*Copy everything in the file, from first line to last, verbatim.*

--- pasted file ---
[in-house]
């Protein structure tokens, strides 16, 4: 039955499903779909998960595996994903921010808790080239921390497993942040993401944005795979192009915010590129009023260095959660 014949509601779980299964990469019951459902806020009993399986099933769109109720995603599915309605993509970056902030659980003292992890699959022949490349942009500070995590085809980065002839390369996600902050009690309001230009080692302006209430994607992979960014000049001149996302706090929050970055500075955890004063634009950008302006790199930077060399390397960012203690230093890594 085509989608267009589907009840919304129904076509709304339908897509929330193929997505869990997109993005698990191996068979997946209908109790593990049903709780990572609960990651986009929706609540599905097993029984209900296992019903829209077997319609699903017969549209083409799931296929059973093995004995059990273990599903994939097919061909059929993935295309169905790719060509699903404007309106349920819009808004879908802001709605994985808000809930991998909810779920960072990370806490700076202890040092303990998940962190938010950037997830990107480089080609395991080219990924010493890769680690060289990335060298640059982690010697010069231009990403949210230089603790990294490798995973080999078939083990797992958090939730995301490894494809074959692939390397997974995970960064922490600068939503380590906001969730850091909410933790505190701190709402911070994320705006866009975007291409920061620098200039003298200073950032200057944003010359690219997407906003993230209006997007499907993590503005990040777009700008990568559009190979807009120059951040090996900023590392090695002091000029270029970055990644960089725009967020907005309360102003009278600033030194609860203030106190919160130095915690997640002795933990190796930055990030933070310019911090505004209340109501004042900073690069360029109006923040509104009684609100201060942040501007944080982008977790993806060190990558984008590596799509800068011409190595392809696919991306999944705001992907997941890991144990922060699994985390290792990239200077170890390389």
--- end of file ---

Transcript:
[in-house]
């Protein structure tokens, strides 16, 4: 039955499903779909998960595996994903921010808790080239921390497993942040993401944005795979192009915010590129009023260095959660 014949509601779980299964990469019951459902806020009993399986099933769109109720995603599915309605993509970056902030659980003292992890699959022949490349942009500070995590085809980065002839390369996600902050009690309001230009080692302006209430994607992979960014000049001149996302706090929050970055500075955890004063634009950008302006790199930077060399390397960012203690230093890594 085509989608267009589907009840919304129904076509709304339908897509929330193929997505869990997109993005698990191996068979997946209908109790593990049903709780990572609960990651986009929706609540599905097993029984209900296992019903829209077997319609699903017969549209083409799931296929059973093995004995059990273990599903994939097919061909059929993935295309169905790719060509699903404007309106349920819009808004879908802001709605994985808000809930991998909810779920960072990370806490700076202890040092303990998940962190938010950037997830990107480089080609395991080219990924010493890769680690060289990335060298640059982690010697010069231009990403949210230089603790990294490798995973080999078939083990797992958090939730995301490894494809074959692939390397997974995970960064922490600068939503380590906001969730850091909410933790505190701190709402911070994320705006866009975007291409920061620098200039003298200073950032200057944003010359690219997407906003993230209006997007499907993590503005990040777009700008990568559009190979807009120059951040090996900023590392090695002091000029270029970055990644960089725009967020907005309360102003009278600033030194609860203030106190919160130095915690997640002795933990190796930055990030933070310019911090505004209340109501004042900073690069360029109006923040509104009684609100201060942040501007944080982008977790993806060190990558984008590596799509800068011409190595392809696919991306999944705001992907997941890991144990922060699994985390290792990239200077170890390389």